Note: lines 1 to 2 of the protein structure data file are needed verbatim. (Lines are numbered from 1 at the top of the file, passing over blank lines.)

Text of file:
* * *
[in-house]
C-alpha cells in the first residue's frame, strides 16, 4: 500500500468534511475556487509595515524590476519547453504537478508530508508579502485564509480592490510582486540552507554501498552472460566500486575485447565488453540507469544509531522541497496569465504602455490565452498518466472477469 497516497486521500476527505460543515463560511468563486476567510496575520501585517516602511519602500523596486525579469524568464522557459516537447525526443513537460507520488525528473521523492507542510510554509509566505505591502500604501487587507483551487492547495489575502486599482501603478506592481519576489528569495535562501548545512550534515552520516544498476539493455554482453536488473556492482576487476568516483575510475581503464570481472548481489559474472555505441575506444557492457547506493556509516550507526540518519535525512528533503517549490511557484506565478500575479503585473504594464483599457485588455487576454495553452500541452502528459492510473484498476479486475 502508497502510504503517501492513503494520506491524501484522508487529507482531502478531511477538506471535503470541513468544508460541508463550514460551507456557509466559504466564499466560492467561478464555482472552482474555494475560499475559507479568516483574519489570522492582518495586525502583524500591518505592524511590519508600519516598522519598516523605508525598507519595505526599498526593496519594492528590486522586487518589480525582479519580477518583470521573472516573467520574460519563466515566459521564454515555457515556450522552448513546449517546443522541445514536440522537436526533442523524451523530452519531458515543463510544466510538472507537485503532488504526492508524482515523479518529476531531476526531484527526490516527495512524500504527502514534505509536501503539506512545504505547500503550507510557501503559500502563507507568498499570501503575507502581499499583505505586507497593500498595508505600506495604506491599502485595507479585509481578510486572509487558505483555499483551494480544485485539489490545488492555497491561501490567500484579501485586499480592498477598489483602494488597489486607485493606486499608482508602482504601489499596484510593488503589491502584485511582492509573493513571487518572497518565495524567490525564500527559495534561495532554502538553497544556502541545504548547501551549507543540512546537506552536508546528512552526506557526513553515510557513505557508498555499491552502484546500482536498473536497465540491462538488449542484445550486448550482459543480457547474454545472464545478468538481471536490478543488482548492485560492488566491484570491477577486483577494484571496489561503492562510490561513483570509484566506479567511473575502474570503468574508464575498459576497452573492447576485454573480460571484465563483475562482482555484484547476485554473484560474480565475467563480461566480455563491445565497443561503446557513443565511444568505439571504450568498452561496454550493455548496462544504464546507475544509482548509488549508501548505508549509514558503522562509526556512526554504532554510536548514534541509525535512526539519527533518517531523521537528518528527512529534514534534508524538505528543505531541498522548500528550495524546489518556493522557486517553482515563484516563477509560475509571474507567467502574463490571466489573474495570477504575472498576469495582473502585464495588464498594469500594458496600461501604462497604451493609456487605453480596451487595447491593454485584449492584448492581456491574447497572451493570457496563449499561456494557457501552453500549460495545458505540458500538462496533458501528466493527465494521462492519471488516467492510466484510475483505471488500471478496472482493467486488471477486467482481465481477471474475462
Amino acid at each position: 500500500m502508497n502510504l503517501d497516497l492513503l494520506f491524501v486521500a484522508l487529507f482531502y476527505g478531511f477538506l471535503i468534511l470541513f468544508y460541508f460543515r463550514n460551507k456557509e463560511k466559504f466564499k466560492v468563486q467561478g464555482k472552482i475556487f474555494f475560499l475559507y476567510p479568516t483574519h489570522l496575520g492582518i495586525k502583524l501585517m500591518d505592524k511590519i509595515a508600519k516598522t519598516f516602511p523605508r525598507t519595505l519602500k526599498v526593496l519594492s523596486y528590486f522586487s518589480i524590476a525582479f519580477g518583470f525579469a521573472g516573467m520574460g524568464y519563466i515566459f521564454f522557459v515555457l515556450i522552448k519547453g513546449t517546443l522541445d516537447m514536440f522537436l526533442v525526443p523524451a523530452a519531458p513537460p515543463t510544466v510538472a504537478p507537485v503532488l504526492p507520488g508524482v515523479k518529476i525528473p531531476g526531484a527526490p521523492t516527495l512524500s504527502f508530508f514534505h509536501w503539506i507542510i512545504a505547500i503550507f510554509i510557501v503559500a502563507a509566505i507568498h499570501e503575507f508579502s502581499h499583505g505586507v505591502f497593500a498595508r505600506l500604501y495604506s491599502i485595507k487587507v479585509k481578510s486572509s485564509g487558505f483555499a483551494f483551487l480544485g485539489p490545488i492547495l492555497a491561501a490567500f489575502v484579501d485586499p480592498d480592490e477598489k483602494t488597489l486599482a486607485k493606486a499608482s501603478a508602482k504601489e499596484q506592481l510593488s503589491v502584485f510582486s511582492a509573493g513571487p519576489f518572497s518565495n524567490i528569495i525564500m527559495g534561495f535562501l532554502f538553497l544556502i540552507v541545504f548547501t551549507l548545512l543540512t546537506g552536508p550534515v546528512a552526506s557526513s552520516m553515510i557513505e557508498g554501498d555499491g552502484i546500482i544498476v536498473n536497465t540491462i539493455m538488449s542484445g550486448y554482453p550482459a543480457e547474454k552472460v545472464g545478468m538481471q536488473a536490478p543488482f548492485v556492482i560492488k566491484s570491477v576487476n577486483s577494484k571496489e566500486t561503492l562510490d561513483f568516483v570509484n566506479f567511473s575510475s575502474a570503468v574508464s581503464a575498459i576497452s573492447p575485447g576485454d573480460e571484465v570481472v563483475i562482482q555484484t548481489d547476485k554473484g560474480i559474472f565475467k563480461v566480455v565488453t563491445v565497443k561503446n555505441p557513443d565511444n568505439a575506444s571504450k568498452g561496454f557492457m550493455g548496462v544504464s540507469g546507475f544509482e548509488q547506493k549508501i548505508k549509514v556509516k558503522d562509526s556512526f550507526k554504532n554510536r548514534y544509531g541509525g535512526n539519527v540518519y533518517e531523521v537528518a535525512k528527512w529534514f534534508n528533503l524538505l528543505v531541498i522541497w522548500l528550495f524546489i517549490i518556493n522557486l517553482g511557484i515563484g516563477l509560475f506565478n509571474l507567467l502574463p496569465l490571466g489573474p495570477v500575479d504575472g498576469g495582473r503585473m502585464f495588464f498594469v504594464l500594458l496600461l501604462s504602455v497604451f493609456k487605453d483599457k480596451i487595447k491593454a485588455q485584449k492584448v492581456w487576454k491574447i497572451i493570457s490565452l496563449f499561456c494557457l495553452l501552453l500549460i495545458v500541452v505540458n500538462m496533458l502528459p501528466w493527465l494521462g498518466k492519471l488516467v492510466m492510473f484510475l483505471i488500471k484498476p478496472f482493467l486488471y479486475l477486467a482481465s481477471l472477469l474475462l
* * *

[in-house]
C-alpha cells in the first residue's frame, strides 16, 4: 500500500468534511475556487509595515524590476519547453504537478508530508508579502485564509480592490510582486540552507554501498552472460566500486575485447565488453540507469544509531522541497496569465504602455490565452498518466472477469 497516497486521500476527505460543515463560511468563486476567510496575520501585517516602511519602500523596486525579469524568464522557459516537447525526443513537460507520488525528473521523492507542510510554509509566505505591502500604501487587507483551487492547495489575502486599482501603478506592481519576489528569495535562501548545512550534515552520516544498476539493455554482453536488473556492482576487476568516483575510475581503464570481472548481489559474472555505441575506444557492457547506493556509516550507526540518519535525512528533503517549490511557484506565478500575479503585473504594464483599457485588455487576454495553452500541452502528459492510473484498476479486475 502508497502510504503517501492513503494520506491524501484522508487529507482531502478531511477538506471535503470541513468544508460541508463550514460551507456557509466559504466564499466560492467561478464555482472552482474555494475560499475559507479568516483574519489570522492582518495586525502583524500591518505592524511590519508600519516598522519598516523605508525598507519595505526599498526593496519594492528590486522586487518589480525582479519580477518583470521573472516573467520574460519563466515566459521564454515555457515556450522552448513546449517546443522541445514536440522537436526533442523524451523530452519531458515543463510544466510538472507537485503532488504526492508524482515523479518529476531531476526531484527526490516527495512524500504527502514534505509536501503539506512545504505547500503550507510557501503559500502563507507568498499570501503575507502581499499583505505586507497593500498595508505600506495604506491599502485595507479585509481578510486572509487558505483555499483551494480544485485539489490545488492555497491561501490567500484579501485586499480592498477598489483602494488597489486607485493606486499608482508602482504601489499596484510593488503589491502584485511582492509573493513571487518572497518565495524567490525564500527559495534561495532554502538553497544556502541545504548547501551549507543540512546537506552536508546528512552526506557526513553515510557513505557508498555499491552502484546500482536498473536497465540491462538488449542484445550486448550482459543480457547474454545472464545478468538481471536490478543488482548492485560492488566491484570491477577486483577494484571496489561503492562510490561513483570509484566506479567511473575502474570503468574508464575498459576497452573492447576485454573480460571484465563483475562482482555484484547476485554473484560474480565475467563480461566480455563491445565497443561503446557513443565511444568505439571504450568498452561496454550493455548496462544504464546507475544509482548509488549508501548505508549509514558503522562509526556512526554504532554510536548514534541509525535512526539519527533518517531523521537528518528527512529534514534534508524538505528543505531541498522548500528550495524546489518556493522557486517553482515563484516563477509560475509571474507567467502574463490571466489573474495570477504575472498576469495582473502585464495588464498594469500594458496600461501604462497604451493609456487605453480596451487595447491593454485584449492584448492581456491574447497572451493570457496563449499561456494557457501552453500549460495545458505540458500538462496533458501528466493527465494521462492519471488516467492510466484510475483505471488500471478496472482493467486488471477486467482481465481477471474475462